Background: Early cardiac marker genes, such as cardiac-specific homeobox (Csx/Nkx2.5), myocardin, homeodomain only protein, GATA4, and myocyte enhancer factor 2C, are thought to participate in cardiomyocyte differentiation and to contribute to heart hypertrophy in animal models. In this study, we investigated whether the expression of early cardiac genes is altered in the peripheral blood of patients with hypertrophic cardiomyopathy.
Methods: Peripheral blood mononuclear cells were isolated from 30 consecutive hypertrophic cardiomyopathy patients and 20 healthy controls, and gene expression was determined by quantitative real-time reverse transcription-polymerase chain reaction.
Results: Csx/Nkx2.5, myocardin, and GATA4 expressions were significantly higher in hypertrophic cardiomyopathy patients by 5.14+/-0.89 (P<.001), 1.65+/-0.21 (P<.05), and 2.04+/-0.41 (P<.04) times, respectively, while homeodomain only protein showed a fourfold decrease in expression (P<.02) compared to controls. In addition, expression of the differentiation-specific marker genes beta-myosin heavy chain and smooth muscle myosin heavy chain was significantly higher in hypertrophic cardiomyopathy patients by 3.72+/-0.82 (P<.02) and 2.57+/-0.72 (P<.05) times, respectively, compared to controls. Myocyte enhancer factor 2C expression was not different between patients and controls. Furthermore, increased expression of GATA4, myocardin, and beta-myosin heavy chain positively correlated with increased left ventricular mass.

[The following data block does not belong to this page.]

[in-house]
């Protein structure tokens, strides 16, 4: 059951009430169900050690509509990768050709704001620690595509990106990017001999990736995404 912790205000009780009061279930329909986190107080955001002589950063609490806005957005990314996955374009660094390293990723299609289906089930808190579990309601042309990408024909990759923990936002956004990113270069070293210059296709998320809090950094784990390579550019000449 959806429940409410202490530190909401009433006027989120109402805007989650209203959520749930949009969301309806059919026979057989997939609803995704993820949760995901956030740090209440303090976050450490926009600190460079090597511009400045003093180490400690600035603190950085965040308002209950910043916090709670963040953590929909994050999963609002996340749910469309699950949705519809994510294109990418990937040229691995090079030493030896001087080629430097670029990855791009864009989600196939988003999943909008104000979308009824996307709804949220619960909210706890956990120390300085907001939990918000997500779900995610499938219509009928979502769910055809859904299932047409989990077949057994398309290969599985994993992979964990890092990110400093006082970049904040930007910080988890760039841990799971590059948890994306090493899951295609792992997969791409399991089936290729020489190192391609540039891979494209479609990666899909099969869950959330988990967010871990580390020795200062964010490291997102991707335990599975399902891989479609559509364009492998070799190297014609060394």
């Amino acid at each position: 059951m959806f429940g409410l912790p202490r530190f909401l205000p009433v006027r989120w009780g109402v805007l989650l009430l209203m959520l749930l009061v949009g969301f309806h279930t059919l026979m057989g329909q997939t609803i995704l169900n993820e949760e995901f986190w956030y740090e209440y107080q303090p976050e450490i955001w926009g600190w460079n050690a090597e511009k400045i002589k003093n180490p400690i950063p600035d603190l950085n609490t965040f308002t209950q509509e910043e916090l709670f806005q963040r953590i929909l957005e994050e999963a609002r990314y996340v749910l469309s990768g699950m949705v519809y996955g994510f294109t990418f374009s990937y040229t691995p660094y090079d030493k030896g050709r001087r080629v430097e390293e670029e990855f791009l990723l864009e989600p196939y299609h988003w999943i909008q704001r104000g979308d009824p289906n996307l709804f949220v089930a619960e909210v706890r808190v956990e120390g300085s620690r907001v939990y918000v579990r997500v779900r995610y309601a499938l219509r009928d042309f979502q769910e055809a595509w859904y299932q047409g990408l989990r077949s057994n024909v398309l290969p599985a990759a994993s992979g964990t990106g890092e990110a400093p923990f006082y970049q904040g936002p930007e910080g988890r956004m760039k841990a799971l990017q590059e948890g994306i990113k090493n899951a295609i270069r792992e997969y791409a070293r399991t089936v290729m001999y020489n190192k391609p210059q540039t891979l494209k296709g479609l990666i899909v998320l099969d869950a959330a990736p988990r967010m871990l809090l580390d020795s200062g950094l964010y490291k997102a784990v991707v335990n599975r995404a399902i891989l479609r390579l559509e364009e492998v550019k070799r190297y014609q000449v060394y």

Conclusions: In conclusion, we found altered expressions of early cardiac marker genes and differentiation-specific marker genes in peripheral blood mononuclear cells of hypertrophic cardiomyopathy patients compared to control individuals, possibly reflecting changes in response to disease.